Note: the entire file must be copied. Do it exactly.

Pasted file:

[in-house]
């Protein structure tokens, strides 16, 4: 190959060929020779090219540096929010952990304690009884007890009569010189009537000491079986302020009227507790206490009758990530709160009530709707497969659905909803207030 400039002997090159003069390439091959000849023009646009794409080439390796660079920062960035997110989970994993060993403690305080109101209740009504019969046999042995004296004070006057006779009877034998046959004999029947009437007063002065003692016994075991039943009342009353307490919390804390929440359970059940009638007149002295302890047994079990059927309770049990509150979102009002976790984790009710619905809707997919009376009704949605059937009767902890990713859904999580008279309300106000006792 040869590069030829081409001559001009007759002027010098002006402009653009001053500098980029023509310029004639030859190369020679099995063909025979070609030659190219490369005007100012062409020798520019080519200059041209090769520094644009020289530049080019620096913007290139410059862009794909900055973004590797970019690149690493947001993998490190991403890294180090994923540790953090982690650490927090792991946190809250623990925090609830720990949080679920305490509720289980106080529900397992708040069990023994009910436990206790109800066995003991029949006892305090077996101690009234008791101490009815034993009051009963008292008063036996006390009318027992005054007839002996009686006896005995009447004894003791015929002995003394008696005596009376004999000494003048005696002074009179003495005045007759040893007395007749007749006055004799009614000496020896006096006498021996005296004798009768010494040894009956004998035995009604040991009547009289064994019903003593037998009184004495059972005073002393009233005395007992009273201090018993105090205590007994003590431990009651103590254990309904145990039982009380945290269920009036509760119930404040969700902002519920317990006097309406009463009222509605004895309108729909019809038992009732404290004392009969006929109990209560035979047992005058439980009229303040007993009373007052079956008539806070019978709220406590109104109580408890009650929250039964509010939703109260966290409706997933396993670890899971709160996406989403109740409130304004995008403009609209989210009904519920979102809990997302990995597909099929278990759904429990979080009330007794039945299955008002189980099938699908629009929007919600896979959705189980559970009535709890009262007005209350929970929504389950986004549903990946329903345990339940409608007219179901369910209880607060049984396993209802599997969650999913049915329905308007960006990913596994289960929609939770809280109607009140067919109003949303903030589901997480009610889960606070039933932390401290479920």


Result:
[in-house]
């Protein structure tokens, strides 16, 4: 190959060929020779090219540096929010952990304690009884007890009569010189009537000491079986302020009227507790206490009758990530709160009530709707497969659905909803207030 400039002997090159003069390439091959000849023009646009794409080439390796660079920062960035997110989970994993060993403690305080109101209740009504019969046999042995004296004070006057006779009877034998046959004999029947009437007063002065003692016994075991039943009342009353307490919390804390929440359970059940009638007149002295302890047994079990059927309770049990509150979102009002976790984790009710619905809707997919009376009704949605059937009767902890990713859904999580008279309300106000006792 040869590069030829081409001559001009007759002027010098002006402009653009001053500098980029023509310029004639030859190369020679099995063909025979070609030659190219490369005007100012062409020798520019080519200059041209090769520094644009020289530049080019620096913007290139410059862009794909900055973004590797970019690149690493947001993998490190991403890294180090994923540790953090982690650490927090792991946190809250623990925090609830720990949080679920305490509720289980106080529900397992708040069990023994009910436990206790109800066995003991029949006892305090077996101690009234008791101490009815034993009051009963008292008063036996006390009318027992005054007839002996009686006896005995009447004894003791015929002995003394008696005596009376004999000494003048005696002074009179003495005045007759040893007395007749007749006055004799009614000496020896006096006498021996005296004798009768010494040894009956004998035995009604040991009547009289064994019903003593037998009184004495059972005073002393009233005395007992009273201090018993105090205590007994003590431990009651103590254990309904145990039982009380945290269920009036509760119930404040969700902002519920317990006097309406009463009222509605004895309108729909019809038992009732404290004392009969006929109990209560035979047992005058439980009229303040007993009373007052079956008539806070019978709220406590109104109580408890009650929250039964509010939703109260966290409706997933396993670890899971709160996406989403109740409130304004995008403009609209989210009904519920979102809990997302990995597909099929278990759904429990979080009330007794039945299955008002189980099938699908629009929007919600896979959705189980559970009535709890009262007005209350929970929504389950986004549903990946329903345990339940409608007219179901369910209880607060049984396993209802599997969650999913049915329905308007960006990913596994289960929609939770809280109607009140067919109003949303903030589901997480009610889960606070039933932390401290479920």